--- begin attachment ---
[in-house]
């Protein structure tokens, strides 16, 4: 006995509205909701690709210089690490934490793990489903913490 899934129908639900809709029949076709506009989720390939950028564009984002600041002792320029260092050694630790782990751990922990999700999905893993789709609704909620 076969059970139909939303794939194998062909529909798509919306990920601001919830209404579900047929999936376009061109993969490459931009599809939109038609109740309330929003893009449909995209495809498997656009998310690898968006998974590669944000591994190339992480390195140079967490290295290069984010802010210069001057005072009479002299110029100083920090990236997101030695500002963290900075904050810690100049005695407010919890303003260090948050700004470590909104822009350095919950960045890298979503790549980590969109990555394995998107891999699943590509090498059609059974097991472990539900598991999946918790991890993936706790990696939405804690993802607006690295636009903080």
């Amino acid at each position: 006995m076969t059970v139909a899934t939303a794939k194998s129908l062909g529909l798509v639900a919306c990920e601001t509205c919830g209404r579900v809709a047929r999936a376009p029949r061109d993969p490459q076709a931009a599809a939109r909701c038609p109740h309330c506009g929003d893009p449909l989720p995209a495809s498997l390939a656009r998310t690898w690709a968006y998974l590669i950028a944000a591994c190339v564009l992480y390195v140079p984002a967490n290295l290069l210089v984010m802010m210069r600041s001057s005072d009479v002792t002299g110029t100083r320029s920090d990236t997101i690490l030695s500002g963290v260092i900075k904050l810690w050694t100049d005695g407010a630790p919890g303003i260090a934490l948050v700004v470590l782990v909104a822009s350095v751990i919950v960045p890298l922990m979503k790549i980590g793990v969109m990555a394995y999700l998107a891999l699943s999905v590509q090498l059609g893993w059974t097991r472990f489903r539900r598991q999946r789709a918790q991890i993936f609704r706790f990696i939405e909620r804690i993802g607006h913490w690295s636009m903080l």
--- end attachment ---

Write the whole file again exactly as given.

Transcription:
[in-house]
């Protein structure tokens, strides 16, 4: 006995509205909701690709210089690490934490793990489903913490 899934129908639900809709029949076709506009989720390939950028564009984002600041002792320029260092050694630790782990751990922990999700999905893993789709609704909620 076969059970139909939303794939194998062909529909798509919306990920601001919830209404579900047929999936376009061109993969490459931009599809939109038609109740309330929003893009449909995209495809498997656009998310690898968006998974590669944000591994190339992480390195140079967490290295290069984010802010210069001057005072009479002299110029100083920090990236997101030695500002963290900075904050810690100049005695407010919890303003260090948050700004470590909104822009350095919950960045890298979503790549980590969109990555394995998107891999699943590509090498059609059974097991472990539900598991999946918790991890993936706790990696939405804690993802607006690295636009903080």
């Amino acid at each position: 006995m076969t059970v139909a899934t939303a794939k194998s129908l062909g529909l798509v639900a919306c990920e601001t509205c919830g209404r579900v809709a047929r999936a376009p029949r061109d993969p490459q076709a931009a599809a939109r909701c038609p109740h309330c506009g929003d893009p449909l989720p995209a495809s498997l390939a656009r998310t690898w690709a968006y998974l590669i950028a944000a591994c190339v564009l992480y390195v140079p984002a967490n290295l290069l210089v984010m802010m210069r600041s001057s005072d009479v002792t002299g110029t100083r320029s920090d990236t997101i690490l030695s500002g963290v260092i900075k904050l810690w050694t100049d005695g407010a630790p919890g303003i260090a934490l948050v700004v470590l782990v909104a822009s350095v751990i919950v960045p890298l922990m979503k790549i980590g793990v969109m990555a394995y999700l998107a891999l699943s999905v590509q090498l059609g893993w059974t097991r472990f489903r539900r598991q999946r789709a918790q991890i993936f609704r706790f990696i939405e909620r804690i993802g607006h913490w690295s636009m903080l």